Model developed to predict landslides along wildfire burn scars

Read the full story from Northwestern University.

A wildfire followed by an intense rainstorm is often a recipe for disaster. Without vegetation to cushion rainfall, water runoff can turn into a fast-moving, highly destructive landslide, called a “debris flow,” which often has the power to wipe out cars, homes and highways — sometimes resulting in casualties.

Northwestern University researchers have augmented a physics-based numerical model to investigate and predict areas susceptible to debris flows. This augmented model eventually could be used in an early warning system for people living in high-risk areas, enabling them to evacuate before it’s too late. Information from model simulations also could be used to design new infrastructure — such as diversion bars that deflect fast-moving water away from homes and roads — for high hazard zones.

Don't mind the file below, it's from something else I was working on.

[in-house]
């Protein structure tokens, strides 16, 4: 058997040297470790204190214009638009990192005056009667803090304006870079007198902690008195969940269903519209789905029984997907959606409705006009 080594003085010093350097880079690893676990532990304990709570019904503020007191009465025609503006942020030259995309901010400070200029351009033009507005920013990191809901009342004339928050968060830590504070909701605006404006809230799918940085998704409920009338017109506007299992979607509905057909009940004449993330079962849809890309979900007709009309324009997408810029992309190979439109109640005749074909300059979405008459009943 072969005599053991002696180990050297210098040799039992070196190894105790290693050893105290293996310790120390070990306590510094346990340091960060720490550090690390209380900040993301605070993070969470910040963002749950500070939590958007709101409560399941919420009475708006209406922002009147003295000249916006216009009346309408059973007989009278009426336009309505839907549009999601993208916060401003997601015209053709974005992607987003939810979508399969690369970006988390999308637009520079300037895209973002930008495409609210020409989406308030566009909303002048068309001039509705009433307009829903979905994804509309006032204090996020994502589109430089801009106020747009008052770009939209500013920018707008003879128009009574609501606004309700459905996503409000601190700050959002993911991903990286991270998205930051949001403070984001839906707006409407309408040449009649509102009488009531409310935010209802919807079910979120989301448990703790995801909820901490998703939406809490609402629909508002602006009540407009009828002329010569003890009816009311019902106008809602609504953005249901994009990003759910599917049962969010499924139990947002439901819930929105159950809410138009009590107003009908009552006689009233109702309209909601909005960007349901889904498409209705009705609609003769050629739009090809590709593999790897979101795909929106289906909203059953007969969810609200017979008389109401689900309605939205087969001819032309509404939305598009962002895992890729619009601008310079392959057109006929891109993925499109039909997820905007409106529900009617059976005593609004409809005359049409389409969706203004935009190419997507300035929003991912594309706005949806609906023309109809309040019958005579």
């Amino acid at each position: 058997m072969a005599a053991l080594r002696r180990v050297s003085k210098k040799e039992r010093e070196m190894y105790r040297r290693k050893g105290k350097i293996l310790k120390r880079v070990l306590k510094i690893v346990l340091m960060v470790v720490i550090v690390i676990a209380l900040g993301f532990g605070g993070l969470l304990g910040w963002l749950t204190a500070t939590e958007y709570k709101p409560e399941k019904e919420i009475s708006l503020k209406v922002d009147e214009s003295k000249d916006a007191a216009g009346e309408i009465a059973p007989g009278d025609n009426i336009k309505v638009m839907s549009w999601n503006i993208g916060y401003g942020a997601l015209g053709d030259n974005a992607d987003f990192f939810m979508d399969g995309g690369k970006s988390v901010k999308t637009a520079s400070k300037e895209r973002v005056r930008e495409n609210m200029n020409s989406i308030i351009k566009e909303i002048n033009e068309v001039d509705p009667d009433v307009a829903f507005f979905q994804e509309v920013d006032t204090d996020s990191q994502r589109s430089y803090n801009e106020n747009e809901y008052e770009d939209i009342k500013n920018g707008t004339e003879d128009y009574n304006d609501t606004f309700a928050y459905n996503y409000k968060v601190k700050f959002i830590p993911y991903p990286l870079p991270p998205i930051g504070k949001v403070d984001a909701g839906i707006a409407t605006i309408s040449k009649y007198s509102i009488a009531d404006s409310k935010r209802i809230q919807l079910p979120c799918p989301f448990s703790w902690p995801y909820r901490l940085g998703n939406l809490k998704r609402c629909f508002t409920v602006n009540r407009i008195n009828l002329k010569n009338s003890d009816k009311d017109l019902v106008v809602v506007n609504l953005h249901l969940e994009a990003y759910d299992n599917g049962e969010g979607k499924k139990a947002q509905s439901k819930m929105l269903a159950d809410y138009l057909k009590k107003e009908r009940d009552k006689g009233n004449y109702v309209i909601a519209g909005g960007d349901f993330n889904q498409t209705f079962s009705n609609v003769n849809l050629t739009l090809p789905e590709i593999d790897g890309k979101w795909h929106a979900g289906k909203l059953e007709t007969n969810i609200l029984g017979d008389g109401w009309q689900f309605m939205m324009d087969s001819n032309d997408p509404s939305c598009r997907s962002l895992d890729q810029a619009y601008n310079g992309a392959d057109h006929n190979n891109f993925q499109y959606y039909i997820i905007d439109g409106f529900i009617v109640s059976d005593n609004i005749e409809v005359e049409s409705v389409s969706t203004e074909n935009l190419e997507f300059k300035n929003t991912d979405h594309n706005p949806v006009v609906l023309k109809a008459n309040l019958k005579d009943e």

The research was published today (July 27) in the journal Natural Hazards and Earth System Sciences.

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